Headmaster told the school that two long serving members of staff were retiring.
Mrs. Middleton will be known to many of our readers. She may have cared for them when they entered the most junior forms: and she taught biology very successfully to senior boys. She has enjoyed singing in the school choir.
Major Hoeren, sometime formerly of the USA Air Force, came twenty one years ago to teach history with an American flavour and political opinion that was all his own. He willingly gave time to school games beloved on either side of the Atlantic. He admitted that he still loved baseball just a little more than cricket. For his farewell speech from the platform he wore a pink blazer over a multi-coloured Hawaiian shirt tucked into white flannel trousers. He will long be remembered as a colourful and kindly character.
Published in the national press in November by the Secretary of State for Education on this summers exams at GCSE and at A levels.
Extract from some Kent schools
Schools are ranked according to percentage of 15 year old scholars who gain 5 or more passes at Grades A to C, roughly equal to the old “O level”.
Rank Order GCSE Percentage Passes Advanced Level Average Points Scored
1. Rochester Girls Grammar 100 16.2
2. King’s School Canterbury 99 25.4
16. Dover Grammar Girls 96 15.2
17. Dover Grammar Boys 96 15.4
152 Kent schools are ranked, including independent schools like Dover College, grammar schools, high schools like Astor, and church schools like St.Edmunds RC school.
Government and opposition now speak in favour of league tables: but agree that more recognition should be given to improvements on previous performances.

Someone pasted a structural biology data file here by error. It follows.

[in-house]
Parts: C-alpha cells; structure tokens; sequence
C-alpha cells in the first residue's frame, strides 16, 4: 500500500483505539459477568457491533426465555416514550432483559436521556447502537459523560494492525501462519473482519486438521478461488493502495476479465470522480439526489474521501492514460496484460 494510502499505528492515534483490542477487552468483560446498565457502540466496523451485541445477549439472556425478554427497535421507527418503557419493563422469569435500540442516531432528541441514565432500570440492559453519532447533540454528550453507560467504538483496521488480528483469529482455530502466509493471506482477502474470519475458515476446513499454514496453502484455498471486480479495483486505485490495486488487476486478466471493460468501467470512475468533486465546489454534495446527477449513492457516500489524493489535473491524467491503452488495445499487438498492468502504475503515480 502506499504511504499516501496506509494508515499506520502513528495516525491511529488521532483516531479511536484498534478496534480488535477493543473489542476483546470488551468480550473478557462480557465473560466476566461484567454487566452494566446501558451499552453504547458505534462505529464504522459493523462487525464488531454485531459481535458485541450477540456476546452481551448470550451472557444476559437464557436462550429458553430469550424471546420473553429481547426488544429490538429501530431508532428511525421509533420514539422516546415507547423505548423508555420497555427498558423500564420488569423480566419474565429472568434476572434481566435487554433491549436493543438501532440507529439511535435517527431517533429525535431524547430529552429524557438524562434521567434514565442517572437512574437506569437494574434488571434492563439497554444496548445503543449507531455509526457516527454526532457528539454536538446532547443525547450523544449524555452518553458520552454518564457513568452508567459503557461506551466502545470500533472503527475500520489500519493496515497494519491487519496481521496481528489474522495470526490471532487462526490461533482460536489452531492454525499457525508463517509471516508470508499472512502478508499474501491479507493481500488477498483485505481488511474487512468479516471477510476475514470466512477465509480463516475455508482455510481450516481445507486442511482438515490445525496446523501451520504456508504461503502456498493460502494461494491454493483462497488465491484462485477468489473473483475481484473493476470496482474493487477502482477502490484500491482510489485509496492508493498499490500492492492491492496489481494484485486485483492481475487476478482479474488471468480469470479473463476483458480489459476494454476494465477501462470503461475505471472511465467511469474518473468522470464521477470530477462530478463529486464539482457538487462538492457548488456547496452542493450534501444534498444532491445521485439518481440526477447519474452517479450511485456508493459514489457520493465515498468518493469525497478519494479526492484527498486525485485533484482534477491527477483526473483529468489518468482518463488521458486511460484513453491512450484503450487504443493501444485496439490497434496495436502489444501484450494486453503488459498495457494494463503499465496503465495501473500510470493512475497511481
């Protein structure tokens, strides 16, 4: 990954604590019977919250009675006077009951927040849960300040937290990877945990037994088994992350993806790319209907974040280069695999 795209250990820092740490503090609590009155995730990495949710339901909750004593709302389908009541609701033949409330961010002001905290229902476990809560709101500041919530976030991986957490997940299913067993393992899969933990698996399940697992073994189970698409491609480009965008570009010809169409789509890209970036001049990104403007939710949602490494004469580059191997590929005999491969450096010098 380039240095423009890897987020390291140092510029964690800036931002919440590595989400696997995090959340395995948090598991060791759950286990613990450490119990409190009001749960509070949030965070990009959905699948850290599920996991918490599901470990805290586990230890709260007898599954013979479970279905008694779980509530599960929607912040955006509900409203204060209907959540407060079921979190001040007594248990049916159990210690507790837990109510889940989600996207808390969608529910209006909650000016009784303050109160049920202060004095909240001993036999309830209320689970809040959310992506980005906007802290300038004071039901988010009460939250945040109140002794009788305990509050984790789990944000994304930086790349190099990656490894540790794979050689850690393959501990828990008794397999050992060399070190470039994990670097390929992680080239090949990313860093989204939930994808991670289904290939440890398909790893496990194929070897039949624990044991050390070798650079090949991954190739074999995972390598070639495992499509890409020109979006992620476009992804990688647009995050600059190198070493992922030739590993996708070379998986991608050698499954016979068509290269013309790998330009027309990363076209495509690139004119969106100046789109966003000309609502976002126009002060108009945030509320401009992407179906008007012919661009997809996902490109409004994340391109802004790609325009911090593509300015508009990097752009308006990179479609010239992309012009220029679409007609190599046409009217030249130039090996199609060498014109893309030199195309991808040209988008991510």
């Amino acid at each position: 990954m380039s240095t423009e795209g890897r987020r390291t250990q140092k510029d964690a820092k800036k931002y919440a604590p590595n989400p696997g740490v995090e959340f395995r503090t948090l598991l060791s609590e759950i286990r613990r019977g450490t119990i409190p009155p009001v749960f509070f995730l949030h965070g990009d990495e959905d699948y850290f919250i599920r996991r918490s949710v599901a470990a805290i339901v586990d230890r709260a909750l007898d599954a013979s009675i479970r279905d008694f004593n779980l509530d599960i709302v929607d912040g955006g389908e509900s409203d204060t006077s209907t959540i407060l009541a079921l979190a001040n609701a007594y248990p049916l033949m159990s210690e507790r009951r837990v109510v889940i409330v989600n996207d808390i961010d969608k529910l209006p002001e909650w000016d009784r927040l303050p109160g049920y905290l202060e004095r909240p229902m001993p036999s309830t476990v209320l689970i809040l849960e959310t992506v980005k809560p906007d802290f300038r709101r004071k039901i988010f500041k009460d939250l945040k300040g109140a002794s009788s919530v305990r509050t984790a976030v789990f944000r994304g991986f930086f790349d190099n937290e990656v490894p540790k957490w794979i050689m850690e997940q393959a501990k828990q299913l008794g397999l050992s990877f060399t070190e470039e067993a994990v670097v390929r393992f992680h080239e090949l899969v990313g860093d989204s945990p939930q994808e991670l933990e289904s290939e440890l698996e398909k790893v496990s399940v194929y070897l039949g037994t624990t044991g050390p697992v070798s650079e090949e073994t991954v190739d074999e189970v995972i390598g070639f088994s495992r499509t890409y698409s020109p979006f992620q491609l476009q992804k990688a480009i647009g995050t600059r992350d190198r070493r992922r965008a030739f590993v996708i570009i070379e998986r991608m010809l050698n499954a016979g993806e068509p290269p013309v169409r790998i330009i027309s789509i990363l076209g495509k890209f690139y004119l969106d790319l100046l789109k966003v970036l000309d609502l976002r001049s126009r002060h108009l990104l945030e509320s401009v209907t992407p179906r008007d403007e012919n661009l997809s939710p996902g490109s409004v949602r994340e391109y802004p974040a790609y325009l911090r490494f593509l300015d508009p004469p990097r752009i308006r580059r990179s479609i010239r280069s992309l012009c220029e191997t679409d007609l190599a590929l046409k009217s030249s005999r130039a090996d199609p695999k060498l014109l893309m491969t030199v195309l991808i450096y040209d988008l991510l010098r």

Mr. Slater has said that both our GCSE and Advanced level results are better than in previous years. This improvement is what matters.
Three Advanced level boys got grade A in all their three subjects. Among them was last years head prefect, Matthew Wilkinson, who is now at King’s College, Cambridge.
NEWS OF THE SCHOOL
gathered from “First Thursday” Newsletters
prepared by Graham Tutthill, our President
who is also Chairman of Governors
A summary of school news is taken home by every boy on the first Thursday of each month.
A choral concert in Charlton Church given by the school choir and guest soloists was indeed very impressive.
A geography field trip had good weather for their studies in the Ingleton area on top of the Pennines.
Eight CCF cadets had flying experience at Manston.
There was plenty of news of cricket, athletics, swimming and table tennis.
Whinless Down, which you will remember as the school cross-country course, has become the Elms Vale Ecological Park for conservation and study. The school has been busy in development of the area.
There was Music for a Summer’s Evening on 14th July: and on the 23rd there was a Grand Ball, tickets £18.50 with seven hours of non-stop dancing, a five course meal and champagne breakfast. A repeat is planned for next year.
The Sports Studies group visited Wembley stadium and the Grand Prix athletics meeting at the Crystal Palace.
Welcome to 90 boys who have joined Year 7 in the school. Two new members of staff are Dr. Reeta Sweetman for science, biology and chemistry: and Mr. George Harby for religious education.
There was good news of exam results by senior boys and by old boys who had graduated.
The school had experienced a full week of general inspection by 13 inspectors.
The Parents Association had record attendance at their annual meeting: and a Wine and Wisdom evening raised over £300.